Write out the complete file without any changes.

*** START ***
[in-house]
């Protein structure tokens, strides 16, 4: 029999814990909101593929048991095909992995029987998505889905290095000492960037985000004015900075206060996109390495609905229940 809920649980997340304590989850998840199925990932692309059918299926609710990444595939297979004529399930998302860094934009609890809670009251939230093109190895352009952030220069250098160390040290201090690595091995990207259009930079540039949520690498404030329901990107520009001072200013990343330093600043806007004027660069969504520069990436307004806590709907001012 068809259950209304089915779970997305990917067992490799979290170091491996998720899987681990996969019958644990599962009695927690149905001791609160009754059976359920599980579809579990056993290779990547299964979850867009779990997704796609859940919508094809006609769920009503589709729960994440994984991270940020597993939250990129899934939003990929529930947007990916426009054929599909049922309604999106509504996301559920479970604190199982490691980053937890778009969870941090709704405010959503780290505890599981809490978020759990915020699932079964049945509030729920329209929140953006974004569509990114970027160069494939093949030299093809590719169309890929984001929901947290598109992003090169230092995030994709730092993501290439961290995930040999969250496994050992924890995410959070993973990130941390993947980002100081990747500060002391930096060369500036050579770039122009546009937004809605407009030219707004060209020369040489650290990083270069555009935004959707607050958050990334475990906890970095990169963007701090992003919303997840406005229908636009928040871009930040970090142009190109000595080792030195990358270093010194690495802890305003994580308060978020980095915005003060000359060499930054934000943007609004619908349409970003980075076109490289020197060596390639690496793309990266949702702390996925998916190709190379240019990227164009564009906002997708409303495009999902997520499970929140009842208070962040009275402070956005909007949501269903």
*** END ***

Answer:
[in-house]
């Protein structure tokens, strides 16, 4: 029999814990909101593929048991095909992995029987998505889905290095000492960037985000004015900075206060996109390495609905229940 809920649980997340304590989850998840199925990932692309059918299926609710990444595939297979004529399930998302860094934009609890809670009251939230093109190895352009952030220069250098160390040290201090690595091995990207259009930079540039949520690498404030329901990107520009001072200013990343330093600043806007004027660069969504520069990436307004806590709907001012 068809259950209304089915779970997305990917067992490799979290170091491996998720899987681990996969019958644990599962009695927690149905001791609160009754059976359920599980579809579990056993290779990547299964979850867009779990997704796609859940919508094809006609769920009503589709729960994440994984991270940020597993939250990129899934939003990929529930947007990916426009054929599909049922309604999106509504996301559920479970604190199982490691980053937890778009969870941090709704405010959503780290505890599981809490978020759990915020699932079964049945509030729920329209929140953006974004569509990114970027160069494939093949030299093809590719169309890929984001929901947290598109992003090169230092995030994709730092993501290439961290995930040999969250496994050992924890995410959070993973990130941390993947980002100081990747500060002391930096060369500036050579770039122009546009937004809605407009030219707004060209020369040489650290990083270069555009935004959707607050958050990334475990906890970095990169963007701090992003919303997840406005229908636009928040871009930040970090142009190109000595080792030195990358270093010194690495802890305003994580308060978020980095915005003060000359060499930054934000943007609004619908349409970003980075076109490289020197060596390639690496793309990266949702702390996925998916190709190379240019990227164009564009906002997708409303495009999902997520499970929140009842208070962040009275402070956005909007949501269903």